The spectre of another India-Pakistan war is a thought politicians, military chieftains, strategic thinkers and diplomats often ponder over warily—with a messy palette of sentiments. The scare scenarios associated with a nuclear event, and the wider domino effect of even a conventional war, ensures that they would rather keep it hypothetical. But with emotions running at fever pitch on both sides of the border after the Uri terror attack, events this week made that possibility look more real than ever.
On Thursday, a buzz of tense anticipation took hold of the subcontinent—and alarms went off in world capitals—as India announced it had carried out ‘surgical strikes’ across the Line of Control in Jammu and Kashmir at Pakistani terrorist training camps. What exactly was the nature and extent of the strikes? Ground troops? Paradropped commandos? Drone-enabled cross-border fire? Different versions did nothing to stop the swirling speculation. The Indian army’s DGMO, Lt Gen Ranbir Singh, spoke at a media conference of “surgical strikes along the LoC”. Sources in the security establishment supplemented this, saying seven terror launching pads were destroyed—mostly within a 2-5 km range across the LoC, with the farthest being seven km across.
Naturally, Pakistan’s versions were at some variance—but even in their qualified denials, there were enough signals that something serious had indeed happened. “We condemn this attack, we are ready for the safety and defence of our country,” prime minister Nawaz Sharif told journalists. The Pakistani military’s media wing ISPR said: “There has been no surgical strike by India. Instead, there has been cross-border fire by India...which is an existential phenomenon.” It added that the “illusion being deliberately generated by rebranding cross-border fire as ‘surgical strike’ is a fabrication of truth.”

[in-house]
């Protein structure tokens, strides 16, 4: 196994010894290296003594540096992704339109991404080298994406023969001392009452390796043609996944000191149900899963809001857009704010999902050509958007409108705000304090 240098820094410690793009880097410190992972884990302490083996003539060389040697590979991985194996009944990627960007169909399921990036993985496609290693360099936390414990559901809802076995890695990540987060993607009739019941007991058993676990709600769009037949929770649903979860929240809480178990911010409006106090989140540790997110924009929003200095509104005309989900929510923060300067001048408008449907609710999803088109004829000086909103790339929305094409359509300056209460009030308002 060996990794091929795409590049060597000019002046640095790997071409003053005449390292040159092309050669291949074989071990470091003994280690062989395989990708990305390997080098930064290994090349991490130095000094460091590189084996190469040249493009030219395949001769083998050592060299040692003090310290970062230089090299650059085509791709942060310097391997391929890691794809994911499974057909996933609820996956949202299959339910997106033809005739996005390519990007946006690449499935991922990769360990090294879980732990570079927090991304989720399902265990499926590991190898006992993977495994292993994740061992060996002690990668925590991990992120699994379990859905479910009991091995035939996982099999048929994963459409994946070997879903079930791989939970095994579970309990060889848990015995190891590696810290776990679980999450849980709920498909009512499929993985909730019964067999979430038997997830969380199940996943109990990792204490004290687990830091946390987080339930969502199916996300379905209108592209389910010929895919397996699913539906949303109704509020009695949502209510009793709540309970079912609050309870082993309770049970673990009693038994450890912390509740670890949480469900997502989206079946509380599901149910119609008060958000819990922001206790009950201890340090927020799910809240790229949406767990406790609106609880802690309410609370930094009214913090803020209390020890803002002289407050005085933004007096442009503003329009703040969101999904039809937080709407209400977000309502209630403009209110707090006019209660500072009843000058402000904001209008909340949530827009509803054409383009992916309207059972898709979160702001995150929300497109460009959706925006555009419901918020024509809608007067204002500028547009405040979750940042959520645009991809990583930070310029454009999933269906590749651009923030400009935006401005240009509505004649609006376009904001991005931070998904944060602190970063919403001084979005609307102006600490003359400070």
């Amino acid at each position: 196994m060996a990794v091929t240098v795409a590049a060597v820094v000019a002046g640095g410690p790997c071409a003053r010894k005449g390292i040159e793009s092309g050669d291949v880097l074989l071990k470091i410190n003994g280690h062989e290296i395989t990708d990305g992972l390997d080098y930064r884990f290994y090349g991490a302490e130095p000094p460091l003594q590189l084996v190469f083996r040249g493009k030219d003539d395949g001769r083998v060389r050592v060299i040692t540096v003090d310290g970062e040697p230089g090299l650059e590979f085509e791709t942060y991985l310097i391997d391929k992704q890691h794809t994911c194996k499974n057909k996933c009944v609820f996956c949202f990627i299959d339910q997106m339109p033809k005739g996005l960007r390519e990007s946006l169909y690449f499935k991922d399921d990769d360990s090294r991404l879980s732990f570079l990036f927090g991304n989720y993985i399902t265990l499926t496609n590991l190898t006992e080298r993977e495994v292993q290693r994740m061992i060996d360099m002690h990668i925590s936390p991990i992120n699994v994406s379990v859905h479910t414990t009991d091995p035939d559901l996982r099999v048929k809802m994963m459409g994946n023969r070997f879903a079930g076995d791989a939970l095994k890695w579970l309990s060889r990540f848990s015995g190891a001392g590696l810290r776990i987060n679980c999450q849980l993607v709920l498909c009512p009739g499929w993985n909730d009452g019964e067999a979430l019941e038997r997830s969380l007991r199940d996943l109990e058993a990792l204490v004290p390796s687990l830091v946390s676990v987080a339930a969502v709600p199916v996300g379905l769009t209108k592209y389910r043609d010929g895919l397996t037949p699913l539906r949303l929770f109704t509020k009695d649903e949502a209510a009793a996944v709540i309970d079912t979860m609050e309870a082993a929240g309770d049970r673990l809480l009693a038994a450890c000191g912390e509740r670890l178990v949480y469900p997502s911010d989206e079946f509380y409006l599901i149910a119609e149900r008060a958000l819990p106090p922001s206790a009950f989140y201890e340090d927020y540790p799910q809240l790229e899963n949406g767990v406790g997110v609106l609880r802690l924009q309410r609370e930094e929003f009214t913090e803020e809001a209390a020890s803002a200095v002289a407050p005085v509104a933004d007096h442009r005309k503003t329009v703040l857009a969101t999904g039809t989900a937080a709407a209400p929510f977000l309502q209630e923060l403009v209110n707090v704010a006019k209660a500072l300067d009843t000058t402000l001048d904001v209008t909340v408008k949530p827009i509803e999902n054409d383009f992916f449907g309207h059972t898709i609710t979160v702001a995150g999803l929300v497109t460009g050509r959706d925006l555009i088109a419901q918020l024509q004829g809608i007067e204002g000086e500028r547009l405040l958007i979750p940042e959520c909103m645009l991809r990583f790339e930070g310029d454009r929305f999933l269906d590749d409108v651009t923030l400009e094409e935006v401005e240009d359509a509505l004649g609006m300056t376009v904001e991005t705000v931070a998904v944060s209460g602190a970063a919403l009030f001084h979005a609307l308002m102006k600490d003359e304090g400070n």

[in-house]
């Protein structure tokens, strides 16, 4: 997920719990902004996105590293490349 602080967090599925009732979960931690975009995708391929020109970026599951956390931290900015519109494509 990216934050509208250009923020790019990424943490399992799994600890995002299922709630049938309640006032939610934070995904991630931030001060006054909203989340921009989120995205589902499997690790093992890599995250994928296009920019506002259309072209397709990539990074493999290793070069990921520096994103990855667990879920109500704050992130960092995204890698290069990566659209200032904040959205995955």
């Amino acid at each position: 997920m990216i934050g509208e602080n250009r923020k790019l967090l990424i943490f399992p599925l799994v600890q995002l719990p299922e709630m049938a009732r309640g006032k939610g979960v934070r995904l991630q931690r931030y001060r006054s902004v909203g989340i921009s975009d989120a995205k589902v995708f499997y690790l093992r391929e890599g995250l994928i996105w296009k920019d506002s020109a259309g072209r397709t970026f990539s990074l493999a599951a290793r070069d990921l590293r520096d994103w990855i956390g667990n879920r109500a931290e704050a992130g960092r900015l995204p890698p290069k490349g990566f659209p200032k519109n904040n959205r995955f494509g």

Security sources, however, say planning for the strike began soon after the Uri attack, and was launched on Wednesday night as soon as pinpointed information was available. And not merely a symbolic strike—each target was carefully mapped and hit. “Significant casualties have been caused by these strikes,” the DGMO said. “(They) were aimed at terrorists and those backing them.”
A flurry of activity surrounded the news. Immediately prior to it, a high-powered security meeting was chaired by PM Narendra Modi. An all-party meeting was called soon after. Modi also kept the President, vice-president, his predecessor Manmohan Singh and J&K chief minister Mehbooba Mufti in the loop. All the usual markers of rising tension were there: the Sensex tanked by over 500 points, the rupee too inched down gloomily.
In many ways, the DGMO’s clipped, surgical words came as the unveiling of the Modi regime’s new aggressive security template. “Our policy is going to be offensive and proactive, not defensive and reactive anymore. A new red line has been drawn,” disclosed a top security official. “We are not going to wait for trained terrorists to cross the LoC and then look for them. We will hunt them down across the border, neutralise them at source. So there could be more such strikes depending upon the intelligence.”
Clearly, the rules of the game have changed. It is not the first time the Army has carried out tactical raids across the border. The idea of ‘hot pursuit’ was much discussed during NDA-I; it was then home minister L.K. Advani’s pet theme. (The present NSA, A.K. Doval, then in the IB, was closely associated with the policy.) But with Kashmir in the global limelight, India had to give an assurance then that it would not go ahead with it. Later, P. Chidambaram as home minister is believed to have green-signalled several tactical raids across the LoC, but thought it prudent to keep them under wraps. It is a first for the government to actually announce the strike. The DGMO even called up his Pakistani counterpart to inform him about it. “The operations may have been covert, but we are not going to be coy about them,” says an official.